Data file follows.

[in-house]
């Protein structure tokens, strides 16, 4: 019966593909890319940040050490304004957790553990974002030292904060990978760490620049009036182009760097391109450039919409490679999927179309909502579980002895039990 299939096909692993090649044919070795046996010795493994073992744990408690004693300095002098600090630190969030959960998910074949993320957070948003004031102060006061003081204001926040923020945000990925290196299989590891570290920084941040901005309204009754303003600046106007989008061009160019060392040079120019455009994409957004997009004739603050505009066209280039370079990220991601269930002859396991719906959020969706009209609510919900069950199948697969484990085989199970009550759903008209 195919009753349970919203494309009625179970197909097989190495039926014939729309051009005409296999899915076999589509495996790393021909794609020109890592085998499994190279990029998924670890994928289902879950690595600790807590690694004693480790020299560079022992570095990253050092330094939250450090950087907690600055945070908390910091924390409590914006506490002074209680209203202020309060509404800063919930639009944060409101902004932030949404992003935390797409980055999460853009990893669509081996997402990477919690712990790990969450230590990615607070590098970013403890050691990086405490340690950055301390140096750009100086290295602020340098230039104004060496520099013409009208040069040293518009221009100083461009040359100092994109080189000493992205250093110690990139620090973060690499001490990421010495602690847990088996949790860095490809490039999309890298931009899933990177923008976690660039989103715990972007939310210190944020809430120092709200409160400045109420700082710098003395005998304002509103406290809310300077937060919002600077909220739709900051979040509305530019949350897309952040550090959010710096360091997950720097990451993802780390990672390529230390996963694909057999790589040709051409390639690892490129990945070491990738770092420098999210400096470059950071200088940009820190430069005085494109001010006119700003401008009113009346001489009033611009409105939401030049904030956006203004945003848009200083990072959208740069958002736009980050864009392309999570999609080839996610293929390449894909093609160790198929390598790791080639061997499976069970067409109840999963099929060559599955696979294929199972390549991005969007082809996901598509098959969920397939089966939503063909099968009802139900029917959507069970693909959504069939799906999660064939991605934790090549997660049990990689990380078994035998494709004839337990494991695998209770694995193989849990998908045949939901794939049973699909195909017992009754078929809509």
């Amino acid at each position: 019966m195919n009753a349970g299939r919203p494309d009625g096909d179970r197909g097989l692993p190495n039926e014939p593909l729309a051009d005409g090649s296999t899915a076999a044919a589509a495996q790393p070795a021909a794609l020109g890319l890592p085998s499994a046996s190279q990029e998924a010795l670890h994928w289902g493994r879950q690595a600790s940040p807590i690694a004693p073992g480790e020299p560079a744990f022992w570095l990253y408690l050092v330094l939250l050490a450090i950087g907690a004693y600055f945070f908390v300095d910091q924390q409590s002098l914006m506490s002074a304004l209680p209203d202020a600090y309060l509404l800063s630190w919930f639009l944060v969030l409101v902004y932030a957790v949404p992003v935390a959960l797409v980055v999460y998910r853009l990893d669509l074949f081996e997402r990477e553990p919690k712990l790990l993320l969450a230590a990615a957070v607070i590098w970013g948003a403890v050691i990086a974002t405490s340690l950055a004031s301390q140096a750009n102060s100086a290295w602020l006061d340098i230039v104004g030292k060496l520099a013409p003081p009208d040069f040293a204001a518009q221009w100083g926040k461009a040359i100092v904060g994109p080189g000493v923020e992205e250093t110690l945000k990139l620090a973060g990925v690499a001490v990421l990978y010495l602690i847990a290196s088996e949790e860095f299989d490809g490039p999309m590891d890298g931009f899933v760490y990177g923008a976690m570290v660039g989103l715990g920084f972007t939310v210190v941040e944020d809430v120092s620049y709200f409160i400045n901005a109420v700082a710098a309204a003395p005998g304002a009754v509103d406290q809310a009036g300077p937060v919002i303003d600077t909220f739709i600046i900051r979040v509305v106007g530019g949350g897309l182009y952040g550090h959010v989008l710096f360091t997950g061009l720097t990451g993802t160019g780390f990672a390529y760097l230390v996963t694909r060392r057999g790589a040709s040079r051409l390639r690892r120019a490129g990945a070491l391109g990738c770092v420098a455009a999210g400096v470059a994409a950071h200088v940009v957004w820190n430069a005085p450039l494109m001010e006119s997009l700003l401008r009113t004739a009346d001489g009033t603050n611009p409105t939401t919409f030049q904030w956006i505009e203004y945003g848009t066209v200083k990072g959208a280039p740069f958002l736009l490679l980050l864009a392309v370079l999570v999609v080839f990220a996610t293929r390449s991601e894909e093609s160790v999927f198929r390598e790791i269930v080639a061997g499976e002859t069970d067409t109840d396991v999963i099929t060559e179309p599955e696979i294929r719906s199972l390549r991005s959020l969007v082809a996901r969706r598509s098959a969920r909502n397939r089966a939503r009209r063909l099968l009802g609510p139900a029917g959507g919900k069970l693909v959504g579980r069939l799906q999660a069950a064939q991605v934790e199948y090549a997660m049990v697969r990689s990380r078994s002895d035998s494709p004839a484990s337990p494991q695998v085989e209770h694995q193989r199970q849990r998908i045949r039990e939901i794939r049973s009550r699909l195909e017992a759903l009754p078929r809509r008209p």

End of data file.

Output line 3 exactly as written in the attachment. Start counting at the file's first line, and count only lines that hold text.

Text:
């Amino acid at each position: 019966m195919n009753a349970g299939r919203p494309d009625g096909d179970r197909g097989l692993p190495n039926e014939p593909l729309a051009d005409g090649s296999t899915a076999a044919a589509a495996q790393p070795a021909a794609l020109g890319l890592p085998s499994a046996s190279q990029e998924a010795l670890h994928w289902g493994r879950q690595a600790s940040p807590i690694a004693p073992g480790e020299p560079a744990f022992w570095l990253y408690l050092v330094l939250l050490a450090i950087g907690a004693y600055f945070f908390v300095d910091q924390q409590s002098l914006m506490s002074a304004l209680p209203d202020a600090y309060l509404l800063s630190w919930f639009l944060v969030l409101v902004y932030a957790v949404p992003v935390a959960l797409v980055v999460y998910r853009l990893d669509l074949f081996e997402r990477e553990p919690k712990l790990l993320l969450a230590a990615a957070v607070i590098w970013g948003a403890v050691i990086a974002t405490s340690l950055a004031s301390q140096a750009n102060s100086a290295w602020l006061d340098i230039v104004g030292k060496l520099a013409p003081p009208d040069f040293a204001a518009q221009w100083g926040k461009a040359i100092v904060g994109p080189g000493v923020e992205e250093t110690l945000k990139l620090a973060g990925v690499a001490v990421l990978y010495l602690i847990a290196s088996e949790e860095f299989d490809g490039p999309m590891d890298g931009f899933v760490y990177g923008a976690m570290v660039g989103l715990g920084f972007t939310v210190v941040e944020d809430v120092s620049y709200f409160i400045n901005a109420v700082a710098a309204a003395p005998g304002a009754v509103d406290q809310a009036g300077p937060v919002i303003d600077t909220f739709i600046i900051r979040v509305v106007g530019g949350g897309l182009y952040g550090h959010v989008l710096f360091t997950g061009l720097t990451g993802t160019g780390f990672a390529y760097l230390v996963t694909r060392r057999g790589a040709s040079r051409l390639r690892r120019a490129g990945a070491l391109g990738c770092v420098a455009a999210g400096v470059a994409a950071h200088v940009v957004w820190n430069a005085p450039l494109m001010e006119s997009l700003l401008r009113t004739a009346d001489g009033t603050n611009p409105t939401t919409f030049q904030w956006i505009e203004y945003g848009t066209v200083k990072g959208a280039p740069f958002l736009l490679l980050l864009a392309v370079l999570v999609v080839f990220a996610t293929r390449s991601e894909e093609s160790v999927f198929r390598e790791i269930v080639a061997g499976e002859t069970d067409t109840d396991v999963i099929t060559e179309p599955e696979i294929r719906s199972l390549r991005s959020l969007v082809a996901r969706r598509s098959a969920r909502n397939r089966a939503r009209r063909l099968l009802g609510p139900a029917g959507g919900k069970l693909v959504g579980r069939l799906q999660a069950a064939q991605v934790e199948y090549a997660m049990v697969r990689s990380r078994s002895d035998s494709p004839a484990s337990p494991q695998v085989e209770h694995q193989r199970q849990r998908i045949r039990e939901i794939r049973s009550r699909l195909e017992a759903l009754p078929r809509r008209p």